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Difference between aortic stenosis and aortic regurgitation?

Types of aortic valve problems

Types of aortic valve problems


The aortic valve acts as a connection between the left ventricle of the heart and the aorta, the major blood artery that emerges from the heart.

Aortic stenosis occurs when the valve narrows and cannot fully open, hence restricting blood flow forward. Aortic regurgitation occurs when the valve fails not to close completely, allowing blood to leak back into the left ventricle. Both conditions can occur alone or together. The underlying reason may be present from birth (congenital) or acquired later in life.


A normal aortic valve consists of three tissue flaps referred to as leaflets or cusps. However, approximately 1% to 2% of persons are born with a bicuspid aortic valve, meaning their aortic valve has only two leaflets. Without the third, the valve may not open completely, resulting in stenosis. Alternatively, it may not completely close, resulting in regurgitation. Occasionally, infants born with aortic valve stenosis (most commonly caused by a bicuspid valve) have valves that are so thin that they experience symptoms before reaching their first birthday. However, the majority of people are unaware they have aortic stenosis until later in life, when a doctor hears a murmur (an abnormal heart sound) or they experience symptoms. These include chest pain, breathlessness, fatigue, swelling ankles, and palpitations (a sensation of extra or skipped heartbeats).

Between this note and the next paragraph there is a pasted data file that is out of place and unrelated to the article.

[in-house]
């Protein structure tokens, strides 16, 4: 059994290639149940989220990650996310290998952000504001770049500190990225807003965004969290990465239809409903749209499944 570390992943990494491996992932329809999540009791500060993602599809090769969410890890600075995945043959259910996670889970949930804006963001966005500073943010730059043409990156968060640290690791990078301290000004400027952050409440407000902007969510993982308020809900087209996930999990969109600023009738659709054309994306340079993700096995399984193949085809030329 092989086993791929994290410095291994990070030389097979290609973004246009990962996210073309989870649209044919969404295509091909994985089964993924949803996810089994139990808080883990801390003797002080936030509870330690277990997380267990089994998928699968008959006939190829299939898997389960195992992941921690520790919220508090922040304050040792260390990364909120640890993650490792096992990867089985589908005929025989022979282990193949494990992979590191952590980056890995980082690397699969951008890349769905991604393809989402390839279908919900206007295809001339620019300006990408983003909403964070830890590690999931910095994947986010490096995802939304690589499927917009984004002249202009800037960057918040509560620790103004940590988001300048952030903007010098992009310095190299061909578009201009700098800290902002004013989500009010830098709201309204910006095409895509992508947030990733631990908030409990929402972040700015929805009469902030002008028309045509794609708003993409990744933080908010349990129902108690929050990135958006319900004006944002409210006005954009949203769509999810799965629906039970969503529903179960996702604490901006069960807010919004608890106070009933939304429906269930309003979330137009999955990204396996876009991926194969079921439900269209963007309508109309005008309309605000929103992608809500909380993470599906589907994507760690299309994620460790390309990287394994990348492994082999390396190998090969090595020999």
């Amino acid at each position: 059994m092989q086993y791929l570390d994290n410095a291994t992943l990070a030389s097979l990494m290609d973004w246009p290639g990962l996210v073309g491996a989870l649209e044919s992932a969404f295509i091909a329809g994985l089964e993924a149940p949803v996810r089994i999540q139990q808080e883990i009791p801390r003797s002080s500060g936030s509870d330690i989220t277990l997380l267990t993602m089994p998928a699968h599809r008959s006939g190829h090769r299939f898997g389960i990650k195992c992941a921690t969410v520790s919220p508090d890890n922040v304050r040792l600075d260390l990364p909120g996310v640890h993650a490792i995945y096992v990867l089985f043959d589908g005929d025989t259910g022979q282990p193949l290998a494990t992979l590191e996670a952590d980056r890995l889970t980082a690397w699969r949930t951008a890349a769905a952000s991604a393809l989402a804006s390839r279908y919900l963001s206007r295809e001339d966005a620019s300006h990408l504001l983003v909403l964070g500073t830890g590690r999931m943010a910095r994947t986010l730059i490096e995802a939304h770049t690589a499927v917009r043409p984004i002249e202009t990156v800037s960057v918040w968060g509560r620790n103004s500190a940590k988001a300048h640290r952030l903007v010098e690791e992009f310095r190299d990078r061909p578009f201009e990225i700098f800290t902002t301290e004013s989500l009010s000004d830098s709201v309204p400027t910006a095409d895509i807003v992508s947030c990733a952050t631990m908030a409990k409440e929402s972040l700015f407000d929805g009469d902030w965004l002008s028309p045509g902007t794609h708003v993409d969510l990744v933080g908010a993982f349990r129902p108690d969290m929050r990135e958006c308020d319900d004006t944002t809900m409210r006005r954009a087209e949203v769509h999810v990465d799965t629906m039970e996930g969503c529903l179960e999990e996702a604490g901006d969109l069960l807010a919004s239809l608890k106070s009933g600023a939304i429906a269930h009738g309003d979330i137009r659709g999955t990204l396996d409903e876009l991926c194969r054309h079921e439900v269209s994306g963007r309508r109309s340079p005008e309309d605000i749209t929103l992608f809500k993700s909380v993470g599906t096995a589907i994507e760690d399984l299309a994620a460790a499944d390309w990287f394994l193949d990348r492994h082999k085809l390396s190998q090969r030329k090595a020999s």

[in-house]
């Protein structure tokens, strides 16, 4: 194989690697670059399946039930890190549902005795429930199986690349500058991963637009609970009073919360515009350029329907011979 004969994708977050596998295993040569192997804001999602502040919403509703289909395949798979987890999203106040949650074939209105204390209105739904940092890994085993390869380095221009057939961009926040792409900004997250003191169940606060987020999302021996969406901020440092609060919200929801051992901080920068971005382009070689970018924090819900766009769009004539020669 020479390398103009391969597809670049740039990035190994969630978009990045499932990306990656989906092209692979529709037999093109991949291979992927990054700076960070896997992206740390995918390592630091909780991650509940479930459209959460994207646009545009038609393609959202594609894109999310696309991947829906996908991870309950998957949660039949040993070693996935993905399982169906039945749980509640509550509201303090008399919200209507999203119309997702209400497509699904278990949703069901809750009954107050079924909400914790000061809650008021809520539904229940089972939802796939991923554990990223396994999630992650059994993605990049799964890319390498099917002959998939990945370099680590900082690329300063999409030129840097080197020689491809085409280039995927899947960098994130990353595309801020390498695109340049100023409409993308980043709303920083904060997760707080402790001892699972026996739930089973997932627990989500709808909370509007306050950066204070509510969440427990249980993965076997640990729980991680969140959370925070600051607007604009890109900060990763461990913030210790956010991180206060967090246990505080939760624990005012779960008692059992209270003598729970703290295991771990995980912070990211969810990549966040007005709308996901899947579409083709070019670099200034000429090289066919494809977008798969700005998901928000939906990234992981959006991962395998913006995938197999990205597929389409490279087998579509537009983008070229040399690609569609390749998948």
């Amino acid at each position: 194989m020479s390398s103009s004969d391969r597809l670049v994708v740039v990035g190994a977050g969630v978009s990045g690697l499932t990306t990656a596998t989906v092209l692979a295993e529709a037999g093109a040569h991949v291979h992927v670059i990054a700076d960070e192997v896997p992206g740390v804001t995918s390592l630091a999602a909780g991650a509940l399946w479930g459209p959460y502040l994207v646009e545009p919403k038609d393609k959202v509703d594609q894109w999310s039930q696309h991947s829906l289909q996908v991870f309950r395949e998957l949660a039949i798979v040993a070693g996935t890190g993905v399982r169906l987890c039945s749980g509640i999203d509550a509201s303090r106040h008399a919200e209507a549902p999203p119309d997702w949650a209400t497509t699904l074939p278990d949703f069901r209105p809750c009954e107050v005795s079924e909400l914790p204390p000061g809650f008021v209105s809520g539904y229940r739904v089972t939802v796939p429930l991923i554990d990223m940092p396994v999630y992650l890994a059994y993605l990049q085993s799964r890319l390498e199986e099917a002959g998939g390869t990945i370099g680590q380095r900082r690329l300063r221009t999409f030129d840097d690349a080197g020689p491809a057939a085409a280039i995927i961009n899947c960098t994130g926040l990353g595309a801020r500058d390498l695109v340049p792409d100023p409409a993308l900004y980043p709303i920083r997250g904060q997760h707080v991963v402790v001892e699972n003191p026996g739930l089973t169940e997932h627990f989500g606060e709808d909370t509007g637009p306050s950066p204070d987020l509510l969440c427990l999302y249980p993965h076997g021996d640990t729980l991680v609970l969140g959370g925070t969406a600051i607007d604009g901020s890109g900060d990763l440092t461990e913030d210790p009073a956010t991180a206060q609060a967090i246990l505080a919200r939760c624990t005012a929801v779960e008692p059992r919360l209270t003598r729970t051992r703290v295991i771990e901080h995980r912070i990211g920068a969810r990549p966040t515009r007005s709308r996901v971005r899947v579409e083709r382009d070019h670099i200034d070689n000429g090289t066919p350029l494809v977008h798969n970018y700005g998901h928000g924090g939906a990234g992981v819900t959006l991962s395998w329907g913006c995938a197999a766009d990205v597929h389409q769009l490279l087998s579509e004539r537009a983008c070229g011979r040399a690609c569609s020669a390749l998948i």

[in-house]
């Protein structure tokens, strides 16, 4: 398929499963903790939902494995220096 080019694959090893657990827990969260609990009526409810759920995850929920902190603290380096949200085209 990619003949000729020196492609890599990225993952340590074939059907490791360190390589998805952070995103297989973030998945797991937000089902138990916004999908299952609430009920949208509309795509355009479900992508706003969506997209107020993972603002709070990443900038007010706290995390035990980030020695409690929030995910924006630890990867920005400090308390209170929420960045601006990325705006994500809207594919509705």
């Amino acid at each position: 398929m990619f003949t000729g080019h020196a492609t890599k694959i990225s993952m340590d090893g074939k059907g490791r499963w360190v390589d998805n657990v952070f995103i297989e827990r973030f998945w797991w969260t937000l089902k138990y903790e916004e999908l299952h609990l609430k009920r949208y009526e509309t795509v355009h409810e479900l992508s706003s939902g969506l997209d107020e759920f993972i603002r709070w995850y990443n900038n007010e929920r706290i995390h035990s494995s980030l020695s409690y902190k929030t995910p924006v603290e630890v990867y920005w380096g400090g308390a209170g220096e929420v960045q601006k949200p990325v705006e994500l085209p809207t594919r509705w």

Previously, rheumatic fever was a common cause of acquired aortic stenosis, which occasionally developed following a strep throat infection. Antibodies directed against the infection attacked the valve leaflets, stiffening and fusing them together. However, antibiotics have virtually eradicated rheumatic fever in children and adults born and nurtured in this country.

Today, the majority of cases of aortic stenosis are caused by the wear and tear of aging, which results in the degeneration of the leaflets. Typically, the valve thickens and narrows as a result of calcium deposition on the leaflets. However, regurgitation can occur, and the symptoms are identical to those associated with stenosis. Aortic regurgitation may also occur as a result of rare conditions that expand the aorta and aortic valve, such as Marfan's syndrome, a connective tissue disorder. Additionally, some autoimmune diseases, such as lupus, can result in aortic regurgitation.


If a doctor finds a heart murmur, an echocardiogram (ultrasound of the heart) is required to rule out a leaky or rigid aortic valve. Individuals with mild stenosis or regurgitation who exhibit no symptoms should be followed by a cardiologist on a regular basis. They may require a valve replacement if the condition worsens. While some people with aortic stenosis require surgery, many are candidates for a less invasive, non-surgical procedure called transcatheter aortic valve replacement.

Get a free consultation from the Melody Jacob Health Team, Send us an email at godisablej66@gmail.com if you have any questions. Thanks for reading.

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